Use of air stacking to improve pulmonary function in Indonesian Duchenne muscular dystrophy patients: bridging the standard of care gap in low middle income country setting

Iskandar K, Sunartini, Nugrahanto AP, et al. Use of air stacking to improve pulmonary function in Indonesian Duchenne muscular dystrophy patients: bridging the standard of care gap in low middle income country setting. BMC proceedings 2019;13:21

Abstract

Background: Duchenne Muscular Dystrophy (DMD) is a fatal X-linked recessive neuromuscular disease, characterized by progressive loss of muscle strength. Respiratory failure is the main cause of morbidity and mortality in DMD patients. Respiratory devices have been reported to increase the effectiveness of cough and pulmonary function, thus prolong the survival rate. However, there is scarcity of studies about DMD patients’ respiratory profiles and usage of respiratory devices in Indonesia.

Methods: We recruited 8 Indonesian DMD patients in Dr. Sardjito Hospital and UGM Academic Hospital, Yogyakarta. Baseline pulmonary function was measured using spirometry. Peak Cough Flow was measured at baseline, with chest compression, after air stacking with manual ventilation bag, and with the combined techniques. Data recorded was presented as mean +/- SD and analysed using ANOVA.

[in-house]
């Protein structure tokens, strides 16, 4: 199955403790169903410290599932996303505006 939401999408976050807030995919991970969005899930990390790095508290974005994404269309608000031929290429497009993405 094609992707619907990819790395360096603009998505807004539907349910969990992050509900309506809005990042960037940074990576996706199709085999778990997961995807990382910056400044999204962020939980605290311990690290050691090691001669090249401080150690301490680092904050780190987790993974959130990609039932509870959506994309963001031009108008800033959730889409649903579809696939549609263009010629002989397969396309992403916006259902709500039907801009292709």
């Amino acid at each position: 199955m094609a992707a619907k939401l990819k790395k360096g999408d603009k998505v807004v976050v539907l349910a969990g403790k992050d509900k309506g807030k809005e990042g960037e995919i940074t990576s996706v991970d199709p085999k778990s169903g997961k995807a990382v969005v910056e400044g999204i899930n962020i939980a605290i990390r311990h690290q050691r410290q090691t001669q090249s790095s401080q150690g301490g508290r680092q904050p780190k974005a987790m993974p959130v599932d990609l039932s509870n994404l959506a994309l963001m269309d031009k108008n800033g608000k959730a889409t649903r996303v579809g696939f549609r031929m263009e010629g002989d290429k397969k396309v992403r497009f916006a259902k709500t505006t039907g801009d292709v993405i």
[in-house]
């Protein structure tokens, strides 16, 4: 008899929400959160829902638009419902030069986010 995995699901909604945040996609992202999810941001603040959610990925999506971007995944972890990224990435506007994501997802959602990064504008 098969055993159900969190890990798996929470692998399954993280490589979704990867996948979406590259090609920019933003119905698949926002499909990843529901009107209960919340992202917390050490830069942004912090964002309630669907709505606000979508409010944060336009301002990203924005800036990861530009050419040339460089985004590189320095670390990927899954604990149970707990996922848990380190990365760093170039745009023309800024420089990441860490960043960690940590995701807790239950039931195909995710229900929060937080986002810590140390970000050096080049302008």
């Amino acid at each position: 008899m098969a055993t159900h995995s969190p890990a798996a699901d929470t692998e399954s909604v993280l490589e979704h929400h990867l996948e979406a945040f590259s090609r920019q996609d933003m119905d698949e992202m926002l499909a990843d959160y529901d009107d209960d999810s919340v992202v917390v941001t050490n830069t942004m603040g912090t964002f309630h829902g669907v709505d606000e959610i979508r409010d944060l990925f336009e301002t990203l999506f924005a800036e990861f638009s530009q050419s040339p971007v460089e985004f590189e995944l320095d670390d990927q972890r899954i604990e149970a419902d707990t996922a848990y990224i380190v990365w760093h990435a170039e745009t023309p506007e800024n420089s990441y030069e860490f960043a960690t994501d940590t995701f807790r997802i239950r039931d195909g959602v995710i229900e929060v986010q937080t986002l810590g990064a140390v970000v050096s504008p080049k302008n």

Results: Here we show the respiratory profiles from 8 non-ambulatory DMD patients (mean age: 13.25 +/- 3.96 years old) confirmed by genetic testing. None of them had access to respiratory devices. Spirometry measurements showed 7 of 8 patients had severe restrictive pulmonary function with mean FEV1/FVC 22.40 +/- 10.30% of predictive values (normal ratio > 70%). In addition, all patients showed poor cough performances measured by peak cough flowmeter (160 +/- 44.58 L/min (normal value > 270 L/min)) that were improved by air stacking using a manual ventilation bag (167.4 +/- 46.72 L/min). Three patients who had nocturnal hypoventilation did not have daytime hypercapnia. Manual ventilation bag or mechanical in-/ex-sufflation was indicated in 75% of patients while nocturnal assisted ventilation was indicated in 50% of patients. Neither daytime assisted ventilation nor tracheostomy was indicated in these patients.

Conclusion: Use of manual exsufflation in combination with the manual ventilation bag for air stacking to improve cough performance is recommended as the first step of respiratory management in DMD patients. Provision of manual ventilation bag serve as an affordable and effective device for respiratory support in the early stage of respiratory involvement in those non-ambulatory patients with DMD.

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